I doubt that Leetcode is able to spot the difference in runtime but in theory, it should be faster. As @TimothyTruckle points out in the comments, better to measure it and see whether there is an actual improvement.


  1. How to improve code style in general.

My suggestion is to format the code properly. There are some problems (medium and hard) that take more than few lines of code and can get quite messy without properly formatting the code.

Unfortunately, Leetcode does not provide a built-in auto-formatting (as far as I know), but there are websites to help with it.

Finding the length of the shortest string

int minLength = Integer.MAX_VALUE;
for(String str:strs){
    if (str.length() < minLength) {
        minLength = str.length();
    }
}

This is an alternative using Streams:

int minLength = Arrays.stream(strs)
        .min(Comparator.comparingInt(String::length))
        .get().length();
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  • 1
    \$\begingroup\$ "but in theory, it should be faster." -- This sentence usually is as harmful as "hold my beer" ;o) Never choose a certain "optimization" because you think it might me faster. You always have to prove that by measurement in the real applications context. \$\endgroup\$ May 24 at 16:39
  • 2
    \$\begingroup\$ "Finding the shortest string" -- your suggestion does not find the shortest string, only its length. Would you mind to rename that section? \$\endgroup\$ May 24 at 16:41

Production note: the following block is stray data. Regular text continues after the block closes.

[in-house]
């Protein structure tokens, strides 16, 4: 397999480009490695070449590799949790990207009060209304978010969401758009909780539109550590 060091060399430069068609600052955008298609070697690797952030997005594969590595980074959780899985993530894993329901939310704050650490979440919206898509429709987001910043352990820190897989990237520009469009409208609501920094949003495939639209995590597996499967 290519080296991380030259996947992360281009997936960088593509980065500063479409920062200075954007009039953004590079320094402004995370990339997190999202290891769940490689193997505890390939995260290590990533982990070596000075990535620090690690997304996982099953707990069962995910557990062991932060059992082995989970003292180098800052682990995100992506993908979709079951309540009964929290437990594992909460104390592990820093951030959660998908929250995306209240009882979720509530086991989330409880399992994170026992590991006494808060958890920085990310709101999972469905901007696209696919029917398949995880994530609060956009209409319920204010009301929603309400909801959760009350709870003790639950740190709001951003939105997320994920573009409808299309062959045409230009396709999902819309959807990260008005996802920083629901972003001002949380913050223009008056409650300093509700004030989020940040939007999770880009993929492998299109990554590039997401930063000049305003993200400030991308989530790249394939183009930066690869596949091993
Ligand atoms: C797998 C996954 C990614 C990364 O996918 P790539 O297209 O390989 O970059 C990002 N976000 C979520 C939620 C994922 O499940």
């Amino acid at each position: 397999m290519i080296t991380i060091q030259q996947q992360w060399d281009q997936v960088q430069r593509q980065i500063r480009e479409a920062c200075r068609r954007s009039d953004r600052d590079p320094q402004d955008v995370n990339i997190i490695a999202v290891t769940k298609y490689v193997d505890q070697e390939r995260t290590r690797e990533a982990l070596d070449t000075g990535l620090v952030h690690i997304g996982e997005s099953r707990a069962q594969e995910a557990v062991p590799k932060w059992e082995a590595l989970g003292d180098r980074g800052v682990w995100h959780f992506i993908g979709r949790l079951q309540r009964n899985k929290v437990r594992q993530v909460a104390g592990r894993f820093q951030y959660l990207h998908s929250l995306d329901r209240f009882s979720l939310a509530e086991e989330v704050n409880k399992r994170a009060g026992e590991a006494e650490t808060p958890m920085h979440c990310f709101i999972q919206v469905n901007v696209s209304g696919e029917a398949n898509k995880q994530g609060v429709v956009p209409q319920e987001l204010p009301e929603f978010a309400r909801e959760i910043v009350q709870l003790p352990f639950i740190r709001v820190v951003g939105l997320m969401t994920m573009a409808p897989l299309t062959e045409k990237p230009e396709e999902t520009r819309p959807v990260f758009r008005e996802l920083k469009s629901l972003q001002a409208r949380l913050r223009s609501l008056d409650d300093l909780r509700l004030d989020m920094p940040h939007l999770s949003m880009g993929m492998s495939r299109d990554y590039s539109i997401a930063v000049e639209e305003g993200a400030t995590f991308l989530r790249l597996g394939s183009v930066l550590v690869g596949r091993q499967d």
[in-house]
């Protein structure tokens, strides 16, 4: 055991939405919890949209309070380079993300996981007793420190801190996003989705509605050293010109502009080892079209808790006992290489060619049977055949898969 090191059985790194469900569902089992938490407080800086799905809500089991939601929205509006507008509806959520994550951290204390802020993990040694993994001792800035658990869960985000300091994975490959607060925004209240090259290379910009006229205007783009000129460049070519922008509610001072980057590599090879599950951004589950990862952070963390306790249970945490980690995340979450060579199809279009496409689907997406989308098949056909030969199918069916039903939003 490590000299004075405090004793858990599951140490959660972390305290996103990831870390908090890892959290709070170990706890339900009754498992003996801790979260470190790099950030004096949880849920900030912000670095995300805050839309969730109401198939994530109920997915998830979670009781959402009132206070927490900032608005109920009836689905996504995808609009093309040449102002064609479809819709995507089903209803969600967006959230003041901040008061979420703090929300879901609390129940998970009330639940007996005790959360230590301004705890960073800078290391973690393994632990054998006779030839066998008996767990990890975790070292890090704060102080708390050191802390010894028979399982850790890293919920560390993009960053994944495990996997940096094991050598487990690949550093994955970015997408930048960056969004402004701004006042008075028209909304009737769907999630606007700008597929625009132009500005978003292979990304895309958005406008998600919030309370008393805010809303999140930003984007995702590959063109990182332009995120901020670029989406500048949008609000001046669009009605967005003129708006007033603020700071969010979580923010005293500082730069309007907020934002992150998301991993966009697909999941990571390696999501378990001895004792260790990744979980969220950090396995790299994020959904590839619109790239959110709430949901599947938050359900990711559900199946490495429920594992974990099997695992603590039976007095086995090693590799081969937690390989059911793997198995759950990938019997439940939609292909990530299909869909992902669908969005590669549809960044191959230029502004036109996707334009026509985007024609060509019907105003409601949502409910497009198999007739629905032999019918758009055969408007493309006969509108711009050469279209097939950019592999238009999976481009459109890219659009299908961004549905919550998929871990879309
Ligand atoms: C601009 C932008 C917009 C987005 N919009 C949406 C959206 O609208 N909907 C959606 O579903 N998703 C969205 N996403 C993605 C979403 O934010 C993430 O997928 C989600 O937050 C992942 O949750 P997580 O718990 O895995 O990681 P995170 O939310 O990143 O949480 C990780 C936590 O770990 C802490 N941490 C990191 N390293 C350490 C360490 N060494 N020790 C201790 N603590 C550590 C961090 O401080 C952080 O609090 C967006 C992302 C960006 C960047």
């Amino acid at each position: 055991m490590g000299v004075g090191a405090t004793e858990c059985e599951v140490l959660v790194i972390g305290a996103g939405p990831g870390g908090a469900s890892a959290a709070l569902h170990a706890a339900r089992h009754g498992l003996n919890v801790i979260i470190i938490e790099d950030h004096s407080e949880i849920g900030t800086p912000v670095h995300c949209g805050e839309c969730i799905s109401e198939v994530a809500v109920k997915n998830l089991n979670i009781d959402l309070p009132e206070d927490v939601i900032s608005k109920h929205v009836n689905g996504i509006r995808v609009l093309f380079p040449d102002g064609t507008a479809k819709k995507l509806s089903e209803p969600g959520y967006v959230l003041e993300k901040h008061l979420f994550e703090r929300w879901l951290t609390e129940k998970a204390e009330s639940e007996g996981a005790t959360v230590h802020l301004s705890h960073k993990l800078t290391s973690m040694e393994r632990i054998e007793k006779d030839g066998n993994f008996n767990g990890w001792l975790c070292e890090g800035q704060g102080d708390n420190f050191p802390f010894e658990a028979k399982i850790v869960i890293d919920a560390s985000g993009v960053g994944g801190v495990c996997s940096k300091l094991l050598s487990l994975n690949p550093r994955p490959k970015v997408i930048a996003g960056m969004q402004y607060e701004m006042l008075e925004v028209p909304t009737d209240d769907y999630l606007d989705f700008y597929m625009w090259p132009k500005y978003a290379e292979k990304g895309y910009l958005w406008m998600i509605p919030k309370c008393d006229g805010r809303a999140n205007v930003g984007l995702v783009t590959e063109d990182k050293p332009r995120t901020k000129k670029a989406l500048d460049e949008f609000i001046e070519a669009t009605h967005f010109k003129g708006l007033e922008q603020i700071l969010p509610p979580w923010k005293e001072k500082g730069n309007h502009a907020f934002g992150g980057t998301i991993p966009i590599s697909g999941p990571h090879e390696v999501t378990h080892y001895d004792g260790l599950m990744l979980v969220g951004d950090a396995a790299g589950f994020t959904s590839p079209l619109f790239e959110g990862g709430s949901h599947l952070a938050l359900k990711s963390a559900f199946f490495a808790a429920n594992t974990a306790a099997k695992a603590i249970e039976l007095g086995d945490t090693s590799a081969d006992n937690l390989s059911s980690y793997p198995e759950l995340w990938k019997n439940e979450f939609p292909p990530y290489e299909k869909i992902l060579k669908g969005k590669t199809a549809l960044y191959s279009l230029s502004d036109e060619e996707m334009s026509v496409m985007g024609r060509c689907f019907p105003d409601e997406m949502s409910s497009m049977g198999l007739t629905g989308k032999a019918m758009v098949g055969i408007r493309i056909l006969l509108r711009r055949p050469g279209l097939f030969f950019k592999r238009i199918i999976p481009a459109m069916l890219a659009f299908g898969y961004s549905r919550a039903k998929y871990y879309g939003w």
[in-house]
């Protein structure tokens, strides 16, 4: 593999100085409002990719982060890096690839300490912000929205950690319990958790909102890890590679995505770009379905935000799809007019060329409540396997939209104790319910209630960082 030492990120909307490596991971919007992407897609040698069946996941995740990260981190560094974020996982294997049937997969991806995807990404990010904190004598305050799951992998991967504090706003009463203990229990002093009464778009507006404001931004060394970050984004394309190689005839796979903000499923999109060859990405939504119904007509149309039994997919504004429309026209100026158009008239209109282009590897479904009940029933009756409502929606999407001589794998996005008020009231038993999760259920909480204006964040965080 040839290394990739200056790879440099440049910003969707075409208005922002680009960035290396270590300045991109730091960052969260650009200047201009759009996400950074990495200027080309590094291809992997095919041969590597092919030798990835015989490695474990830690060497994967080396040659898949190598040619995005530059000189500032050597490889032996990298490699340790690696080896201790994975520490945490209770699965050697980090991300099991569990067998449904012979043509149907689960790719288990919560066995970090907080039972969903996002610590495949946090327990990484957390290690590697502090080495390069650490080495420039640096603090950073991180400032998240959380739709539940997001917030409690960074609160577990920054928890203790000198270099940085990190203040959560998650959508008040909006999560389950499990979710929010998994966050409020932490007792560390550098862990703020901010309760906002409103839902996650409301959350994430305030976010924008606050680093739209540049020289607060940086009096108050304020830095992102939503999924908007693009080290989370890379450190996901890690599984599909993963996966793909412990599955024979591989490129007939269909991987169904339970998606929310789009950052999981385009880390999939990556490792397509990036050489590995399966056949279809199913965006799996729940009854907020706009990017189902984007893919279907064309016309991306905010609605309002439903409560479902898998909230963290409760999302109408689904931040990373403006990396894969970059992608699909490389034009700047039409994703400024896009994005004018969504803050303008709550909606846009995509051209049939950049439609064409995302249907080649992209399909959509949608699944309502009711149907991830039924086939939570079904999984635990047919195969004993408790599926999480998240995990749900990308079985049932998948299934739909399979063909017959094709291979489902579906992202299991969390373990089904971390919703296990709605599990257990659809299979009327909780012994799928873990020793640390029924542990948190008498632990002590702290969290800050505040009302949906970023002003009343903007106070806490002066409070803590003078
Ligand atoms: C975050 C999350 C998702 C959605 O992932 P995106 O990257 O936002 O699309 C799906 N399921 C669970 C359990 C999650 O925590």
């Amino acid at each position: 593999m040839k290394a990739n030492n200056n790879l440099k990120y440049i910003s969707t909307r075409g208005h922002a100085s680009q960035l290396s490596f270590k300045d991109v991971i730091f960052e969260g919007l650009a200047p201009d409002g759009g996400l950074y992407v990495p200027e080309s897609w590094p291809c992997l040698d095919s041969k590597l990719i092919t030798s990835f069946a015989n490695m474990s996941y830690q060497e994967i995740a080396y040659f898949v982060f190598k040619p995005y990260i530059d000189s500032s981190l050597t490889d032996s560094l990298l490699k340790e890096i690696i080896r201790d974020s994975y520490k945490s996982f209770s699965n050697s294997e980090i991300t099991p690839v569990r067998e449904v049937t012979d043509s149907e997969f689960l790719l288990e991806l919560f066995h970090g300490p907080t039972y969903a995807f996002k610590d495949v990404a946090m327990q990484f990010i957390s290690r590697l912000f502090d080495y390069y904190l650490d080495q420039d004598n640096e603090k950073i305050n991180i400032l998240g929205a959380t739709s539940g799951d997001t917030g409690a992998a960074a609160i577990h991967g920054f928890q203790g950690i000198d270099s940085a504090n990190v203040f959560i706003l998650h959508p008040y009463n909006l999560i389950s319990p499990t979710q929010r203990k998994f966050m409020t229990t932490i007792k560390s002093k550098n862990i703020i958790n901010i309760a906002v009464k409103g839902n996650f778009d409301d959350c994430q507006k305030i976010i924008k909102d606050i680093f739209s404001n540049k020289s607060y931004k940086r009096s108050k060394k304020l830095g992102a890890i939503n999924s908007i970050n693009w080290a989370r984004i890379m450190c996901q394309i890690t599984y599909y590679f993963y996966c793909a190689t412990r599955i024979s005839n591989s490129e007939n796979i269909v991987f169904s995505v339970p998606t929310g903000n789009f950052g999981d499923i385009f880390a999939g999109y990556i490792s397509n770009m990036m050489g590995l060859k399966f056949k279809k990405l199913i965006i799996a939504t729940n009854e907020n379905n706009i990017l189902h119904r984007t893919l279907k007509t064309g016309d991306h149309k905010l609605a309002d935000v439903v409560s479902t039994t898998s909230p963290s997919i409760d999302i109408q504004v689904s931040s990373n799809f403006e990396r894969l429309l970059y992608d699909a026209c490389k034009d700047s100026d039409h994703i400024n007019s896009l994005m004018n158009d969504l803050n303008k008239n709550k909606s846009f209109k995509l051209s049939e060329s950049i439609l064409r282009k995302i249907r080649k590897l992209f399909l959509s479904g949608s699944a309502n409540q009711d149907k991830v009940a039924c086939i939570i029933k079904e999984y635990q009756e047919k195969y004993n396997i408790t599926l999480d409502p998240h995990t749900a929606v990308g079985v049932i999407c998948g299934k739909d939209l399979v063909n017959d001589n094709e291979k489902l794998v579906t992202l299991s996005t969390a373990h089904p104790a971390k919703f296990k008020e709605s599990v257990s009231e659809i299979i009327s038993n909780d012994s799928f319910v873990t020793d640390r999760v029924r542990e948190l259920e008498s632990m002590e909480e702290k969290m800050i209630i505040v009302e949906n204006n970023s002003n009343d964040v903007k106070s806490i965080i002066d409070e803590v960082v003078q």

• \$\begingroup\$ @TimothyTruckle thanks for the suggestions, updated the answer. \$\endgroup\$
    – Marc
    May 25 at 1:02
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Is it fast enough?

Then don't worry about it.

If you don't truly know, measure.

Otherwise, remember that locality counts, so finish processing each string in one go, if you can.

Finding the minimal length can reduce the worst case. But does it really matter for you?

Extract functions

Suddenly, you no longer need comments. And the result is more flexible, and solves more problems.

public int minLength(String[] strs) {
    int r = Integer.MAX_VALUE;
    for (String s : strs)
        r = Math.min(r, s.length());
    return r;
}

public String maxPrefixCapped(String[] strs, int n) {
    if (strs.length == 0) return "";
    String x = strs[strs.length - 1];
    for (String s : strs) {
        int m = n;
        for (n = 0; n < m && s.charAt(n) == x.charAt(n); ++n)
            /* */;
    }
    return x.substring(0, n);
}

public String maxPrefix(String[] strs) {
    return maxPrefixCapped(strs, minLength(strs));
}